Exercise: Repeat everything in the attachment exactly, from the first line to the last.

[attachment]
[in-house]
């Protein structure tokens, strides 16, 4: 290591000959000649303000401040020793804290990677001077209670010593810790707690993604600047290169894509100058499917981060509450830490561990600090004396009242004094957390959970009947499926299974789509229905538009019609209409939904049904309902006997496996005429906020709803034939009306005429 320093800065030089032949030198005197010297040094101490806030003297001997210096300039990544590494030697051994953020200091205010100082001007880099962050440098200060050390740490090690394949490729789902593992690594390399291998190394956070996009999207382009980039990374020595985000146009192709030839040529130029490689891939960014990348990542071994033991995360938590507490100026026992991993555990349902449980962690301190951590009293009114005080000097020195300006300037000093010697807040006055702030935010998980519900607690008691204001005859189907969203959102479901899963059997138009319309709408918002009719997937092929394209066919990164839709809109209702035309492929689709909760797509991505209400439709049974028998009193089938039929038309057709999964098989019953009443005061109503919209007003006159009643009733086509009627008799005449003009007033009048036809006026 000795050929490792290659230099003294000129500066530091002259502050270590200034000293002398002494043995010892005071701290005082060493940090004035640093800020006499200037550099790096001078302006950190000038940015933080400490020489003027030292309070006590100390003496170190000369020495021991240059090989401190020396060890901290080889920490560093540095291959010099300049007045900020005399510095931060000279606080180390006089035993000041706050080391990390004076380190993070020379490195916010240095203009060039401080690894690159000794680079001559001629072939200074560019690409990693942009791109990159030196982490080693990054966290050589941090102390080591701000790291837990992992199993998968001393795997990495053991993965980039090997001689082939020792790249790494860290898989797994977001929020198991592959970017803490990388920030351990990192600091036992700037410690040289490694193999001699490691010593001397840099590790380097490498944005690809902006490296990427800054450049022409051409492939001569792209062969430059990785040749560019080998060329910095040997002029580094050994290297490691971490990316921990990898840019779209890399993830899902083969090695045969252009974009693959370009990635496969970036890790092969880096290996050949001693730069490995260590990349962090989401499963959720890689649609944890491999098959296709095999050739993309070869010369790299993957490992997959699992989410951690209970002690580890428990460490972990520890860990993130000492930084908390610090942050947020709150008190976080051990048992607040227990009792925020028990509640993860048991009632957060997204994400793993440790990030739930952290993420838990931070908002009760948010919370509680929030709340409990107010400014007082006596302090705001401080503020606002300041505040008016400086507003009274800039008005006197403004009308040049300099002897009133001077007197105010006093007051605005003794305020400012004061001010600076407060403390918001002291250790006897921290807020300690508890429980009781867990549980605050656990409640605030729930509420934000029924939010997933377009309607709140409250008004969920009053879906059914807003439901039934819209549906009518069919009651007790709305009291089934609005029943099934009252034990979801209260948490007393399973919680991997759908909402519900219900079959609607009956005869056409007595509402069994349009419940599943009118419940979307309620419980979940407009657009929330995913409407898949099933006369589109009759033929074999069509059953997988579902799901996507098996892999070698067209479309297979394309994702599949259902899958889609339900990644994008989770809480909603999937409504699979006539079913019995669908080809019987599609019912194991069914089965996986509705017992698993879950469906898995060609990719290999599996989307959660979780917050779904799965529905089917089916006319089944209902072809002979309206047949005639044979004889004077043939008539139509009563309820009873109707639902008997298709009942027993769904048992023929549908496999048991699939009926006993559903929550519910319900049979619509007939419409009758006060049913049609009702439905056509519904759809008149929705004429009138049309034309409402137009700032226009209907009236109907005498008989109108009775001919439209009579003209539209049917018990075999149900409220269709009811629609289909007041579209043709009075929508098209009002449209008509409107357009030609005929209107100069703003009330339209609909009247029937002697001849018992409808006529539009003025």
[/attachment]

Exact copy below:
[in-house]
């Protein structure tokens, strides 16, 4: 290591000959000649303000401040020793804290990677001077209670010593810790707690993604600047290169894509100058499917981060509450830490561990600090004396009242004094957390959970009947499926299974789509229905538009019609209409939904049904309902006997496996005429906020709803034939009306005429 320093800065030089032949030198005197010297040094101490806030003297001997210096300039990544590494030697051994953020200091205010100082001007880099962050440098200060050390740490090690394949490729789902593992690594390399291998190394956070996009999207382009980039990374020595985000146009192709030839040529130029490689891939960014990348990542071994033991995360938590507490100026026992991993555990349902449980962690301190951590009293009114005080000097020195300006300037000093010697807040006055702030935010998980519900607690008691204001005859189907969203959102479901899963059997138009319309709408918002009719997937092929394209066919990164839709809109209702035309492929689709909760797509991505209400439709049974028998009193089938039929038309057709999964098989019953009443005061109503919209007003006159009643009733086509009627008799005449003009007033009048036809006026 000795050929490792290659230099003294000129500066530091002259502050270590200034000293002398002494043995010892005071701290005082060493940090004035640093800020006499200037550099790096001078302006950190000038940015933080400490020489003027030292309070006590100390003496170190000369020495021991240059090989401190020396060890901290080889920490560093540095291959010099300049007045900020005399510095931060000279606080180390006089035993000041706050080391990390004076380190993070020379490195916010240095203009060039401080690894690159000794680079001559001629072939200074560019690409990693942009791109990159030196982490080693990054966290050589941090102390080591701000790291837990992992199993998968001393795997990495053991993965980039090997001689082939020792790249790494860290898989797994977001929020198991592959970017803490990388920030351990990192600091036992700037410690040289490694193999001699490691010593001397840099590790380097490498944005690809902006490296990427800054450049022409051409492939001569792209062969430059990785040749560019080998060329910095040997002029580094050994290297490691971490990316921990990898840019779209890399993830899902083969090695045969252009974009693959370009990635496969970036890790092969880096290996050949001693730069490995260590990349962090989401499963959720890689649609944890491999098959296709095999050739993309070869010369790299993957490992997959699992989410951690209970002690580890428990460490972990520890860990993130000492930084908390610090942050947020709150008190976080051990048992607040227990009792925020028990509640993860048991009632957060997204994400793993440790990030739930952290993420838990931070908002009760948010919370509680929030709340409990107010400014007082006596302090705001401080503020606002300041505040008016400086507003009274800039008005006197403004009308040049300099002897009133001077007197105010006093007051605005003794305020400012004061001010600076407060403390918001002291250790006897921290807020300690508890429980009781867990549980605050656990409640605030729930509420934000029924939010997933377009309607709140409250008004969920009053879906059914807003439901039934819209549906009518069919009651007790709305009291089934609005029943099934009252034990979801209260948490007393399973919680991997759908909402519900219900079959609607009956005869056409007595509402069994349009419940599943009118419940979307309620419980979940407009657009929330995913409407898949099933006369589109009759033929074999069509059953997988579902799901996507098996892999070698067209479309297979394309994702599949259902899958889609339900990644994008989770809480909603999937409504699979006539079913019995669908080809019987599609019912194991069914089965996986509705017992698993879950469906898995060609990719290999599996989307959660979780917050779904799965529905089917089916006319089944209902072809002979309206047949005639044979004889004077043939008539139509009563309820009873109707639902008997298709009942027993769904048992023929549908496999048991699939009926006993559903929550519910319900049979619509007939419409009758006060049913049609009702439905056509519904759809008149929705004429009138049309034309409402137009700032226009209907009236109907005498008989109108009775001919439209009579003209539209049917018990075999149900409220269709009811629609289909007041579209043709009075929508098209009002449209008509409107357009030609005929209107100069703003009330339209609909009247029937002697001849018992409808006529539009003025």